[The following is an exact transcript of this podcast.]
Some people like to think there’s something fated about who we fall in love with. It’s that perfect mix of attraction, compatibility, and of course timing. But in some cases, fate may be taking its cues from birth control pills.
First, let’s go over a woman’s cycle and how that affects attraction. When women are ovulating, their features change in ways that men unconsciously pick up. So men are particularly attracted to women when they’re fertile. And it works the other way, too. When a woman is fertile, she’s more attracted to men with more traditionally masculine features and who are genetically dissimilar to her, or more compatible in terms of procreating.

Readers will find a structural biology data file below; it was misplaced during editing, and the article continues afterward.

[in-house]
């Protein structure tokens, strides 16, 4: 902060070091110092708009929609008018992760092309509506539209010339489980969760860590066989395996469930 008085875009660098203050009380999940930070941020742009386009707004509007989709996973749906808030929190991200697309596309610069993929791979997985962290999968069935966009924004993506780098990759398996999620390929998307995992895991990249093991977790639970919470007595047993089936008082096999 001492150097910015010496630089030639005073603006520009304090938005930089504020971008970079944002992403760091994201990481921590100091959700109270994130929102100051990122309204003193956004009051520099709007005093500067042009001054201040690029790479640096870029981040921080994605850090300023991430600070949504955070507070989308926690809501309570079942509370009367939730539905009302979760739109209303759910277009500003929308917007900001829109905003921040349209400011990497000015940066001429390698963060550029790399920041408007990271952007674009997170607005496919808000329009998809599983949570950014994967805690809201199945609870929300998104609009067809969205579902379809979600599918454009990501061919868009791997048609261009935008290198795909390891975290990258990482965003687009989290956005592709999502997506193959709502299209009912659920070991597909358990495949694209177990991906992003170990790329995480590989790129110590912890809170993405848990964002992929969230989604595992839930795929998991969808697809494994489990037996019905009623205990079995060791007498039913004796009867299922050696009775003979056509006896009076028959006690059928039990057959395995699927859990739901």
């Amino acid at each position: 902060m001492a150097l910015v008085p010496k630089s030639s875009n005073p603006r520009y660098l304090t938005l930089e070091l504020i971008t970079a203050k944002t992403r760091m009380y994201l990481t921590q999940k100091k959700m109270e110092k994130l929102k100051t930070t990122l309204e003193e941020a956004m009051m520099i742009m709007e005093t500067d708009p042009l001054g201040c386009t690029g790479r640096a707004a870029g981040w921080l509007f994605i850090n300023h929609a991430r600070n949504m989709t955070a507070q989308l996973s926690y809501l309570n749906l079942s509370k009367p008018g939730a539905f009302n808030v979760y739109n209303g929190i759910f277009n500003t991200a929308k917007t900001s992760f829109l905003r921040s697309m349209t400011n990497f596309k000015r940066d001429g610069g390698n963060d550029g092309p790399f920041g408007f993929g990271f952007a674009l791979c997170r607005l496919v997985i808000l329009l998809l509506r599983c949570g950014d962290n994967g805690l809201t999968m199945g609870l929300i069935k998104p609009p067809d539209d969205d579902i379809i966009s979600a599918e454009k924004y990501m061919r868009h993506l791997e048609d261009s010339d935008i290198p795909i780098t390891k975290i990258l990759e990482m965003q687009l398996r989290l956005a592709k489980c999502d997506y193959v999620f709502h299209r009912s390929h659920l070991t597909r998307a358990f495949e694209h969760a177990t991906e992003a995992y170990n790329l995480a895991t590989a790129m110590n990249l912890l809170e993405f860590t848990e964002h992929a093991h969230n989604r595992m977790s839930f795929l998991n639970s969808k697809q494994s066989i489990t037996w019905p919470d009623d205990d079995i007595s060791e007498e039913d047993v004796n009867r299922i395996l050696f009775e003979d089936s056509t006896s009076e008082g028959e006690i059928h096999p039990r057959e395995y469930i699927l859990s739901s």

Of course oral contraception changes a woman’s hormonal cycles. Her body thinks it’s pregnant and doesn’t go through ovulation-induced changes. And in a study published this month in the journal Trends in Ecology and Evolution, researchers say that women on the pill do not show the ovulation-induced attraction to genetically dissimilar partners. So they might be choosing men who are more genetically similar—which could lead to some of the problems with conception that have become increasingly common. Because attraction isn’t fate. It’s chemistry.